<city data="Ottawa, ON"/>
      </forecast_information>
      <current_conditions>
         <condition data="Mostly Cloudy"/>
         <temp_f data="68"/>
      </current_conditions>
      <forecast_conditions>
         <day_of_week data="Thu"/>
         <low data="55"/>
         <high data="75"/>
         <condition data="Cloudy"/>
      </forecast_conditions>
      <forecast_conditions>
         <day_of_week data="Fri"/>
         <low data="46"/>
         <high data="77"/>
         <condition data="Partly Sunny"/>
      </forecast_conditions>
      <forecast_conditions>
         <day_of_week data="Sat"/>
         <low data="43"/>
         <high data="68"/>
         <condition data="Clear"/>
      </forecast_conditions>
      <forecast_conditions>
         <day_of_week data="Sun"/>
         <low data="55"/>
         <high data="75"/>
         <condition data="Clear"/>
      </forecast_conditions>
   </weather>
</xml_api_reply>

Yahoo Weather API

The following URL will be used to access the weather data for Ottawa using the Yahoo Weather API (3369 is the WOEID for Ottawa):

http://weather.yahooapis.com/forecastrss?w=3369

The following is the result of performing the above query at time I was writing this article:

<?xml version="1.0" encoding="UTF-8"?>
<rss version="2.0" xmlns:yweather="http://xml.weather.yahoo.com/ns/rss/1.0"
    xmlns:geo="http://www.w3.org/2003/01/geo/wgs84_pos#">
    <channel>
        <title>Yahoo! Weather - Ottawa, CA</title>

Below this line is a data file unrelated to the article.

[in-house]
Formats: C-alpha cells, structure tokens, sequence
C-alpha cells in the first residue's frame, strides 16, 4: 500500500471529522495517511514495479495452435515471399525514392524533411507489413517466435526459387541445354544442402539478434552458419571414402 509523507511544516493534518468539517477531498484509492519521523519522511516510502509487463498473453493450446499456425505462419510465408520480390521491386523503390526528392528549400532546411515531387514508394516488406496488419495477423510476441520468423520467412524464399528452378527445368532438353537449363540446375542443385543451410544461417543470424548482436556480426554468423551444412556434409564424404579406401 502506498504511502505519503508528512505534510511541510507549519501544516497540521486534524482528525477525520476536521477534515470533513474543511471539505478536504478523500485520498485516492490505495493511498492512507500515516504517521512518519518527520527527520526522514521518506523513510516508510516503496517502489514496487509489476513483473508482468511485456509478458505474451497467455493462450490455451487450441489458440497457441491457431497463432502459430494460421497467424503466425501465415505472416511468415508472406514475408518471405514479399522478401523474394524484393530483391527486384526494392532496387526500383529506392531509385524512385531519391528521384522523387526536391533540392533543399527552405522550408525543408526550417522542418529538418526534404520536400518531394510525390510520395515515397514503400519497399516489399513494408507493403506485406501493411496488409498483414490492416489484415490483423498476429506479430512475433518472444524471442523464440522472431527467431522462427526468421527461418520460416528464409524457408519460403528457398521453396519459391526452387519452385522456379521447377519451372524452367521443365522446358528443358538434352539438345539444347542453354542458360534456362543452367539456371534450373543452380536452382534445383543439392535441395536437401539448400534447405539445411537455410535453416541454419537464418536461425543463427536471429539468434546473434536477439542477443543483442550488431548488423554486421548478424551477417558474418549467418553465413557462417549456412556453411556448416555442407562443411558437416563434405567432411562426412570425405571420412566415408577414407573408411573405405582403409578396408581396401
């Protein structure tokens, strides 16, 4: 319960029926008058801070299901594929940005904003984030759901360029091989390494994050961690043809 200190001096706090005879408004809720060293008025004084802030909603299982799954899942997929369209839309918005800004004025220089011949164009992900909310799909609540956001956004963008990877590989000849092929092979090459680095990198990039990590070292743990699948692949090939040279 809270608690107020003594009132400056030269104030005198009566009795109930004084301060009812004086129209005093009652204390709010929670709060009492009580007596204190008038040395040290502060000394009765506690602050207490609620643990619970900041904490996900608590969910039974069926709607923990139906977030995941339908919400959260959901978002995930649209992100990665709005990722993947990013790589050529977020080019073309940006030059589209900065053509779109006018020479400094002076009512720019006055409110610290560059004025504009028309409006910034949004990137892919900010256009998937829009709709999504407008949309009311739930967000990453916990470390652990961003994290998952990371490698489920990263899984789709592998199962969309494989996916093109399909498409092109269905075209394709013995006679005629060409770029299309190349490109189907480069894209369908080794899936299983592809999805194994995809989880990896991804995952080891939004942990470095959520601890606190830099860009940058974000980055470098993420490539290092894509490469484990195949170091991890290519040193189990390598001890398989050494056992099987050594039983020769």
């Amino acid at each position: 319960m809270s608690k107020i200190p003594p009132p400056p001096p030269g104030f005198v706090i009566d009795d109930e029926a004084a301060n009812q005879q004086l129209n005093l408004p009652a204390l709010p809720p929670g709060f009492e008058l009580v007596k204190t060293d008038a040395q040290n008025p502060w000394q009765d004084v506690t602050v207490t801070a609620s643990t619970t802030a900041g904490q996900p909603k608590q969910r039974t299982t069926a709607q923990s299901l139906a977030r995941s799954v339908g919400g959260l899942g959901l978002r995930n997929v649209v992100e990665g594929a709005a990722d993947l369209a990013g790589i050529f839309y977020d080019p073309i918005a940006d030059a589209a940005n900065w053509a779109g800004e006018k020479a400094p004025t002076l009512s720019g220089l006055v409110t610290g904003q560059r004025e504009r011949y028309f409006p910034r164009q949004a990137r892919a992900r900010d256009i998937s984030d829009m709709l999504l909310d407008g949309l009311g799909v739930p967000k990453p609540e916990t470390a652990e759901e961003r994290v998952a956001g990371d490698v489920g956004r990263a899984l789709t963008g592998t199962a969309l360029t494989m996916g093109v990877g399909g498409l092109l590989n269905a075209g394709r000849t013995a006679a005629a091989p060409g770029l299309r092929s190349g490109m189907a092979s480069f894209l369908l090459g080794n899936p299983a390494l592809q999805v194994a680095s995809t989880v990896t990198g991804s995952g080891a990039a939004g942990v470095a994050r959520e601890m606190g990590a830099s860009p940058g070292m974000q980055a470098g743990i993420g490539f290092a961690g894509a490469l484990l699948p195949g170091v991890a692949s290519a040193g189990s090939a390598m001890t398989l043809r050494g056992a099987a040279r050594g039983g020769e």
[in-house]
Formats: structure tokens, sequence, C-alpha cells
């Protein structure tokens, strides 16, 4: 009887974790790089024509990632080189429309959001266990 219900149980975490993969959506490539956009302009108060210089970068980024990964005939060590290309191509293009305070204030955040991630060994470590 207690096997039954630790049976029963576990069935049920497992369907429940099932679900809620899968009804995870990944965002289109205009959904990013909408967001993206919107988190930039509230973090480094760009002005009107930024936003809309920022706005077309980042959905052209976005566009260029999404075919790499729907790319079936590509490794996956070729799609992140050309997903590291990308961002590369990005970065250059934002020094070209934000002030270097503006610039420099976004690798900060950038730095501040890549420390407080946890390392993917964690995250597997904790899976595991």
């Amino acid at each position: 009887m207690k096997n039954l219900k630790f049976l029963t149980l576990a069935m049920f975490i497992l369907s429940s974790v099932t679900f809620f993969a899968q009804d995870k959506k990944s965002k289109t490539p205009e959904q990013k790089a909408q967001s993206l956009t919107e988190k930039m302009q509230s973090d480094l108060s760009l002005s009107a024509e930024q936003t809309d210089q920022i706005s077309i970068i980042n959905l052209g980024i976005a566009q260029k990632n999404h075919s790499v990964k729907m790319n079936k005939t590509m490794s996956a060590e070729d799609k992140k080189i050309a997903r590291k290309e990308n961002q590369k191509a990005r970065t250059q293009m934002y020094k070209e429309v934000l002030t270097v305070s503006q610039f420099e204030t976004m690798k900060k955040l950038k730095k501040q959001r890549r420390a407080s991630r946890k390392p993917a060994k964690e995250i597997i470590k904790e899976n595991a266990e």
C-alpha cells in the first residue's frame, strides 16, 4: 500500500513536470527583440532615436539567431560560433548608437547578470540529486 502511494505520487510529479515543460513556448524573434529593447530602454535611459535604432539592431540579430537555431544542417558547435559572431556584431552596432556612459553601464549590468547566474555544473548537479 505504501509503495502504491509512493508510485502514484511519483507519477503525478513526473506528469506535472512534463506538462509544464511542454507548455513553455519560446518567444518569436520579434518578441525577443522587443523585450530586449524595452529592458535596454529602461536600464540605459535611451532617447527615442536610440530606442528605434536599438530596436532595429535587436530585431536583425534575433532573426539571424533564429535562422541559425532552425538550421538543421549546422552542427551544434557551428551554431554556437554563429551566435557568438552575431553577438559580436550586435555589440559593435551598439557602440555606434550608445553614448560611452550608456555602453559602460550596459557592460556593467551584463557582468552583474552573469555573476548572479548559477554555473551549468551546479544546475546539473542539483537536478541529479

<link>http://us.rd.yahoo.com/dailynews/rss/weather/Ottawa__CA/*http://weather.yahoo.com/forecast/CAXX0343_f.html</link>
        <description>Yahoo! Weather for Ottawa, CA</description>
        <language>en-us</language>
        <lastBuildDate>Thu, 08 Sep 2011 10:58 am EDT</lastBuildDate>
        <ttl>60</ttl>
        <yweather:location city="Ottawa" region="ON"
            country="Canada" />
        <yweather:units temperature="F" distance="mi" pressure="in"
            speed="mph" />
        <yweather:wind chill="66" direction="40" speed="12" />
        <yweather:atmosphere humidity="73" visibility=""
            pressure="30.14" rising="0" />
        <yweather:astronomy sunrise="6:31 am" sunset="7:25 pm" />
        <image>
            <title>Yahoo! Weather</title>
            <width>142</width>
            <height>18</height>
            <link>http://weather.yahoo.com</link>
            <url>http://l.yimg.com/a/i/brand/purplelogo//uh/us/news-wea.gif</url>
        </image>
        <item>
            <title>Conditions for Ottawa, CA at 10:58 am EDT</title>
            <geo:lat>45.42</geo:lat>
            <geo:long>-75.69</geo:long>
            <link>http://us.rd.yahoo.com/dailynews/rss/weather/Ottawa__CA/*http://weather.yahoo.com/forecast/CAXX0343_f.html</link>
            <pubDate>Thu, 08 Sep 2011 10:58 am EDT</pubDate>